You have to be impressed by Andrew Jampoler, a retired Navy Captain who has written a number of books on rather esoteric historical happenings. I have just read through his “Sailors in the Holy Land”, the story of “the 1848 American Expedition to the Dead Sea and the Search for Sodom and Gomorrah”, a fascinating book. That Jampoler, and so many others like him, have the drive, patience, time and competence to put together books like this has long amazed me.
The book was published a few years ago by the Naval Institute Press in Annapolis. It’s a handsome, well constructed book, and it tells a very interesting story.
The major task of the United States Navy is clear, but in the 19th century, the Navy’s defense mission was, for the most part, limited. Following the end of the Revolutionary War and the War of 1812, the Navy had relatively little to do, it had too many ships for current activities, and an even greater surplus of naval officers, many of whom were anxious for sea duty. It came to be realized that the American fleet could undertake another important task, namely the carrying on of scientific explorations, the most notable of which was the six ship 1838 Pacific Ocean expedition led by Lt. Charles Wilkes. Not only was important data collected, but Navy personnel had the experience of sea duty, and the prestige of the Navy was enhanced.
Jampoler focuses on another such expedition, one of which (to my understanding) is not very well known. This is the much smaller expedition led by Lt. William Lynch to explore the Sea of Galilee, to travel downstream on the Jordan River and to measure and examine the Dead Sea.
In 1848, of course, Palestine and surrounding areas were all under the rather spotty sovereignty of the Ottoman Empire, and was still recovering from a major earthquake about ten years earlier, as well as a revolt by the Egyptian pasha against the Turkish sultan. Palestine was rather sparsely settled, with even the largest communities (Jerusalem, Jaffa, Tiberias, etc.) being quite small, quite primitive and quite hard to get to. This was to change fairly rapidly – railroads and the telegraph would soon come, making communications and travel much easier. But they were not yet in place.
The book tells the story of this, rather successful, expedition. It starts with the decision that the trip could proceed, the selection and provisioning of the ship to carry the participants to the holy land, the choice of participants, and the decision as to what kind of boats could be used to navigate the dangerous, rapid-filled Jordan, and how to get those boats from the harbor at Acre to Tiberias on the Galilee. It proceeds with the long trip across the Atlantic, and the stops along the Mediterranean, including Minorca, Malta, Istanbul, Izmir, Beirut, Jaffa and Acre, the land trip to Tiberias, the adventuresome trip downriver to the Dead Sea and the exploration of the Dead Sea, which included the most accurate to date by far measuring of both the depth of the Dead Sea and its elevation below sea level. Side trips, as well, to Jerusalem, Masada, Damascus and more.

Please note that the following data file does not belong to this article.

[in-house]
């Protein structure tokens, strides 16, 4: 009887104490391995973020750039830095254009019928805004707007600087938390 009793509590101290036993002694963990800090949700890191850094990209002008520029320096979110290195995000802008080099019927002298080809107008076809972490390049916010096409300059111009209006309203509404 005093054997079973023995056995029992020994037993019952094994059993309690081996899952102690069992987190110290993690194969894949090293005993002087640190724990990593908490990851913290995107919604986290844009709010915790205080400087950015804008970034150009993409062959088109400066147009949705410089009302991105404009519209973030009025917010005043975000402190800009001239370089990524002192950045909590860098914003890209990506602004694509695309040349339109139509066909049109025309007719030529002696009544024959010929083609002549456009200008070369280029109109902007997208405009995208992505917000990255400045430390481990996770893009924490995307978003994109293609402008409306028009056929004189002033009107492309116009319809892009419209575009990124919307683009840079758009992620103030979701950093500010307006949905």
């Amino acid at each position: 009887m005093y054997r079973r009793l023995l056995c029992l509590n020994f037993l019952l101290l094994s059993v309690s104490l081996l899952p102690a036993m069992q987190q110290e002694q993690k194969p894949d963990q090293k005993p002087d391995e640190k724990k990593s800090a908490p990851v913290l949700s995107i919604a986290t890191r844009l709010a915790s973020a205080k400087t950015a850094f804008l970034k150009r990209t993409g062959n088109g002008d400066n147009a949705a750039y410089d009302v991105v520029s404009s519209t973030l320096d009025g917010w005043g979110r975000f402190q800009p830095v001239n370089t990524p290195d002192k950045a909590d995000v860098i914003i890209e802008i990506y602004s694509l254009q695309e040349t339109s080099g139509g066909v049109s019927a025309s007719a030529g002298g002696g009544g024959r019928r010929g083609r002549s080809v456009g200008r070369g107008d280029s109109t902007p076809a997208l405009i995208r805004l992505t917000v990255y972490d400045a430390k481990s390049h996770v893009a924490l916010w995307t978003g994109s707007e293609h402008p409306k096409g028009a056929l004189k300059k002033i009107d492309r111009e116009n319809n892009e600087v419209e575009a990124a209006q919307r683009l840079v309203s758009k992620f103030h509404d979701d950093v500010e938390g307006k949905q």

In addition to geography, Jampoler introduces the reader to residents of Palestine – Turks, Arabs, Christians, Druze, Jews. Based on the published narratives of Lynch and others, and extensive research amongst documents in the National Archives and Library of Congress, he describes the attitudes of the members of the expedition, and their impressions of the places they visited and the people they met.
One more point – Jampoler is a very good writer, but he does have his quirks. He likes to give you information that is tangential to his main focus. For me, that is a strong point; I can see where some others may differ. But I like that he told me that the large building in which Lynch met the Sultan of Turkey is now the site of the Kempinski Hotel in Istanbul, and to follow through the history of the original building and the site through fires, revolutions and remodeling. I like that he told me about the apparently extensive adulterous activities of Lynch’s wife, which led to a divorce and one more reason why he was just as happy to get out of town. When he talks about various Biblical sites, how he not only gives the Biblical references, but talks about how Hollywood treated the events much, much later. And even his short comparison with the place of Masada in the minds of Israelis, with that of the Alamo for Texans.
I enjoyed the book, learned a lot, and recommend it.
As fascinating as this book is, it is obviously somewhat challenging, even for someone with a basic background in the area being explored. No such challenges are levied by Richard Ford’s three novelette “Women With Men” or Gabriella de Ferrari’s novel “A Cloud on Sand”. Ford’s simple stories (one involving a man with a good but tiring marriage who thinks that a liaison in Paris would be a nice diversion; one about a teenager in Montana, living with his father and going to visit his Mother in Seattle, learning about life from his aunt; and one about a divorced American, an author visiting Paris with his new romantic interest trying to decide what his relationship with her should be, when he learns that she commits suicide) are just good reading, as is de Ferrari’s novel which talks about the relationship between the members of a fascinating family split between Genoa and parts of South America before and during the Second World War.
None of these books are, I guess, on anyone’s ‘must read’ list, and maybe there is no reason for them to be. But I certainly don’t regret the time I spent with them.